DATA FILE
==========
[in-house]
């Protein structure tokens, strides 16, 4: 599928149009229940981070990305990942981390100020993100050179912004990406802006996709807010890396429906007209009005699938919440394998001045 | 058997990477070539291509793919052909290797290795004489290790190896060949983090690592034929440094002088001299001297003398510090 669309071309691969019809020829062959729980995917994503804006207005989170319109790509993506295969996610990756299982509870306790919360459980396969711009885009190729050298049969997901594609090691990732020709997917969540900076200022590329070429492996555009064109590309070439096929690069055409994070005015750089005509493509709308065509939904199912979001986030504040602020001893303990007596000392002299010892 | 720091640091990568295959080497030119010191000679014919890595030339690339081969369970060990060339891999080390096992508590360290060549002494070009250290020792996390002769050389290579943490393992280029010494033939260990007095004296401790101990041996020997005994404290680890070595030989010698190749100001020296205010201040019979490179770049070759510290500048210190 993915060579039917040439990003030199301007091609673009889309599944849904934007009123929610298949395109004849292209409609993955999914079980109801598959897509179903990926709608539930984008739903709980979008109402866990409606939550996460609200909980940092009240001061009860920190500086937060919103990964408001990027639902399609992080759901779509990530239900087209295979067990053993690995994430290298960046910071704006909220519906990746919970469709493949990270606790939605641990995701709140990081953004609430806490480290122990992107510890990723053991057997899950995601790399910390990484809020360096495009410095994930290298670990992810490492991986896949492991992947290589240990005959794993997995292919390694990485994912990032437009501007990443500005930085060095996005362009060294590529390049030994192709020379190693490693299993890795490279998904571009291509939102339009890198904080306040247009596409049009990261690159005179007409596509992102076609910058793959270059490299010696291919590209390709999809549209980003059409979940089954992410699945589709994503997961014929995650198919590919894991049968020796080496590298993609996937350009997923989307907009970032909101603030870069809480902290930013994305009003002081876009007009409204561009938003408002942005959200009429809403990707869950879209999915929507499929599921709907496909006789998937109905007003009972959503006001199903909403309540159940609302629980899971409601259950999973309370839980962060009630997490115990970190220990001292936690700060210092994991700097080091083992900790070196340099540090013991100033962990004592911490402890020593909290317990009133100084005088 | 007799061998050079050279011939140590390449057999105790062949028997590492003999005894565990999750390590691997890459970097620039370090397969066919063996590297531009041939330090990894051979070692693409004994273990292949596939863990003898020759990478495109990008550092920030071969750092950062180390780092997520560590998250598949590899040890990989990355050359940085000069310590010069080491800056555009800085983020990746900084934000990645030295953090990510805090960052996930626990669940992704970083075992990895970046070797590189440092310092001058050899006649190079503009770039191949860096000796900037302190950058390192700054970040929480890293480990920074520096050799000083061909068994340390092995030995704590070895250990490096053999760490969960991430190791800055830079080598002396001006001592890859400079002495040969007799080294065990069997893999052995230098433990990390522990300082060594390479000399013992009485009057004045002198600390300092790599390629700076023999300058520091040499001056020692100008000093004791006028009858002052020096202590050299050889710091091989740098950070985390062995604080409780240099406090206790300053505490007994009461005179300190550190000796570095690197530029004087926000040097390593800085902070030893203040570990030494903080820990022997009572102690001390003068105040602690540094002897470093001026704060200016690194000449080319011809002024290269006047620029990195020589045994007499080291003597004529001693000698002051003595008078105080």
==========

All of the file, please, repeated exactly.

[in-house]
């Protein structure tokens, strides 16, 4: 599928149009229940981070990305990942981390100020993100050179912004990406802006996709807010890396429906007209009005699938919440394998001045 | 058997990477070539291509793919052909290797290795004489290790190896060949983090690592034929440094002088001299001297003398510090 669309071309691969019809020829062959729980995917994503804006207005989170319109790509993506295969996610990756299982509870306790919360459980396969711009885009190729050298049969997901594609090691990732020709997917969540900076200022590329070429492996555009064109590309070439096929690069055409994070005015750089005509493509709308065509939904199912979001986030504040602020001893303990007596000392002299010892 | 720091640091990568295959080497030119010191000679014919890595030339690339081969369970060990060339891999080390096992508590360290060549002494070009250290020792996390002769050389290579943490393992280029010494033939260990007095004296401790101990041996020997005994404290680890070595030989010698190749100001020296205010201040019979490179770049070759510290500048210190 993915060579039917040439990003030199301007091609673009889309599944849904934007009123929610298949395109004849292209409609993955999914079980109801598959897509179903990926709608539930984008739903709980979008109402866990409606939550996460609200909980940092009240001061009860920190500086937060919103990964408001990027639902399609992080759901779509990530239900087209295979067990053993690995994430290298960046910071704006909220519906990746919970469709493949990270606790939605641990995701709140990081953004609430806490480290122990992107510890990723053991057997899950995601790399910390990484809020360096495009410095994930290298670990992810490492991986896949492991992947290589240990005959794993997995292919390694990485994912990032437009501007990443500005930085060095996005362009060294590529390049030994192709020379190693490693299993890795490279998904571009291509939102339009890198904080306040247009596409049009990261690159005179007409596509992102076609910058793959270059490299010696291919590209390709999809549209980003059409979940089954992410699945589709994503997961014929995650198919590919894991049968020796080496590298993609996937350009997923989307907009970032909101603030870069809480902290930013994305009003002081876009007009409204561009938003408002942005959200009429809403990707869950879209999915929507499929599921709907496909006789998937109905007003009972959503006001199903909403309540159940609302629980899971409601259950999973309370839980962060009630997490115990970190220990001292936690700060210092994991700097080091083992900790070196340099540090013991100033962990004592911490402890020593909290317990009133100084005088 | 007799061998050079050279011939140590390449057999105790062949028997590492003999005894565990999750390590691997890459970097620039370090397969066919063996590297531009041939330090990894051979070692693409004994273990292949596939863990003898020759990478495109990008550092920030071969750092950062180390780092997520560590998250598949590899040890990989990355050359940085000069310590010069080491800056555009800085983020990746900084934000990645030295953090990510805090960052996930626990669940992704970083075992990895970046070797590189440092310092001058050899006649190079503009770039191949860096000796900037302190950058390192700054970040929480890293480990920074520096050799000083061909068994340390092995030995704590070895250990490096053999760490969960991430190791800055830079080598002396001006001592890859400079002495040969007799080294065990069997893999052995230098433990990390522990300082060594390479000399013992009485009057004045002198600390300092790599390629700076023999300058520091040499001056020692100008000093004791006028009858002052020096202590050299050889710091091989740098950070985390062995604080409780240099406090206790300053505490007994009461005179300190550190000796570095690197530029004087926000040097390593800085902070030893203040570990030494903080820990022997009572102690001390003068105040602690540094002897470093001026704060200016690194000449080319011809002024290269006047620029990195020589045994007499080291003597004529001693000698002051003595008078105080």